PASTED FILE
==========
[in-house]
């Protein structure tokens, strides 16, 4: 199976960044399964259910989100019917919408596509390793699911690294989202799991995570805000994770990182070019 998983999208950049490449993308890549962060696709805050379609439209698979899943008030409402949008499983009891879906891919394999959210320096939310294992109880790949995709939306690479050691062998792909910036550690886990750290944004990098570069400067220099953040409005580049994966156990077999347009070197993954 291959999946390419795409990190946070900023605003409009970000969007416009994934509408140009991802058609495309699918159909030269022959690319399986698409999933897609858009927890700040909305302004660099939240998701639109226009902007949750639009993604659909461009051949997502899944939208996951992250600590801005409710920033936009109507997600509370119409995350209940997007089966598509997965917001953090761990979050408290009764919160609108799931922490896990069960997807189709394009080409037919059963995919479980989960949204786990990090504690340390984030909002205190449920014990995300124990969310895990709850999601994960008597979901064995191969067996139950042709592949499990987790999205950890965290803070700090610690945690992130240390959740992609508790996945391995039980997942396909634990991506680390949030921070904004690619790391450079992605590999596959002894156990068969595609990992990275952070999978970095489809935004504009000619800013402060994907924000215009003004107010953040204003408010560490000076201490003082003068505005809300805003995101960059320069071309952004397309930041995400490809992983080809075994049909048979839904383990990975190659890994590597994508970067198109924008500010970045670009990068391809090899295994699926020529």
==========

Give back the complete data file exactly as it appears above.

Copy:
[in-house]
């Protein structure tokens, strides 16, 4: 199976960044399964259910989100019917919408596509390793699911690294989202799991995570805000994770990182070019 998983999208950049490449993308890549962060696709805050379609439209698979899943008030409402949008499983009891879906891919394999959210320096939310294992109880790949995709939306690479050691062998792909910036550690886990750290944004990098570069400067220099953040409005580049994966156990077999347009070197993954 291959999946390419795409990190946070900023605003409009970000969007416009994934509408140009991802058609495309699918159909030269022959690319399986698409999933897609858009927890700040909305302004660099939240998701639109226009902007949750639009993604659909461009051949997502899944939208996951992250600590801005409710920033936009109507997600509370119409995350209940997007089966598509997965917001953090761990979050408290009764919160609108799931922490896990069960997807189709394009080409037919059963995919479980989960949204786990990090504690340390984030909002205190449920014990995300124990969310895990709850999601994960008597979901064995191969067996139950042709592949499990987790999205950890965290803070700090610690945690992130240390959740992609508790996945391995039980997942396909634990991506680390949030921070904004690619790391450079992605590999596959002894156990068969595609990992990275952070999978970095489809935004504009000619800013402060994907924000215009003004107010953040204003408010560490000076201490003082003068505005809300805003995101960059320069071309952004397309930041995400490809992983080809075994049909048979839904383990990975190659890994590597994508970067198109924008500010970045670009990068391809090899295994699926020529």